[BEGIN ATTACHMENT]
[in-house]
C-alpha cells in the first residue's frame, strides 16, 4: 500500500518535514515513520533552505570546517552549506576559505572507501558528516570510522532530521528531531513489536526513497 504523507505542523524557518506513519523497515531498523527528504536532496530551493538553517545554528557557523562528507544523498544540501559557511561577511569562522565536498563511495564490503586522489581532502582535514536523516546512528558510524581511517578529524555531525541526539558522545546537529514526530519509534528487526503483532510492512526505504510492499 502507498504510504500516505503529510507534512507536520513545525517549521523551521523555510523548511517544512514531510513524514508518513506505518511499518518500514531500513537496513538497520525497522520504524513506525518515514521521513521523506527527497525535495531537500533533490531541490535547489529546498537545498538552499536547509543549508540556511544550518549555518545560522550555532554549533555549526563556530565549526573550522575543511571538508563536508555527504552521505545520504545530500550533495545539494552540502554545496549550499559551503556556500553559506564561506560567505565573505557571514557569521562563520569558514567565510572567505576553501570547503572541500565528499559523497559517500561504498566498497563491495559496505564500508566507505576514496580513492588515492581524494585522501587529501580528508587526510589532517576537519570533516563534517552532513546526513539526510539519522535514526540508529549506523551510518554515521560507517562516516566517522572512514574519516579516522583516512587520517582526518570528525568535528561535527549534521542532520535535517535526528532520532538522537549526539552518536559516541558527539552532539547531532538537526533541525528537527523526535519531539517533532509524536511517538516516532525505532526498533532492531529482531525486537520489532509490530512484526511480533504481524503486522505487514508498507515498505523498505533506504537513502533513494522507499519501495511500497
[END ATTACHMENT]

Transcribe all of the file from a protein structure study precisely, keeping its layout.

[in-house]
C-alpha cells in the first residue's frame, strides 16, 4: 500500500518535514515513520533552505570546517552549506576559505572507501558528516570510522532530521528531531513489536526513497 504523507505542523524557518506513519523497515531498523527528504536532496530551493538553517545554528557557523562528507544523498544540501559557511561577511569562522565536498563511495564490503586522489581532502582535514536523516546512528558510524581511517578529524555531525541526539558522545546537529514526530519509534528487526503483532510492512526505504510492499 502507498504510504500516505503529510507534512507536520513545525517549521523551521523555510523548511517544512514531510513524514508518513506505518511499518518500514531500513537496513538497520525497522520504524513506525518515514521521513521523506527527497525535495531537500533533490531541490535547489529546498537545498538552499536547509543549508540556511544550518549555518545560522550555532554549533555549526563556530565549526573550522575543511571538508563536508555527504552521505545520504545530500550533495545539494552540502554545496549550499559551503556556500553559506564561506560567505565573505557571514557569521562563520569558514567565510572567505576553501570547503572541500565528499559523497559517500561504498566498497563491495559496505564500508566507505576514496580513492588515492581524494585522501587529501580528508587526510589532517576537519570533516563534517552532513546526513539526510539519522535514526540508529549506523551510518554515521560507517562516516566517522572512514574519516579516522583516512587520517582526518570528525568535528561535527549534521542532520535535517535526528532520532538522537549526539552518536559516541558527539552532539547531532538537526533541525528537527523526535519531539517533532509524536511517538516516532525505532526498533532492531529482531525486537520489532509490530512484526511480533504481524503486522505487514508498507515498505523498505533506504537513502533513494522507499519501495511500497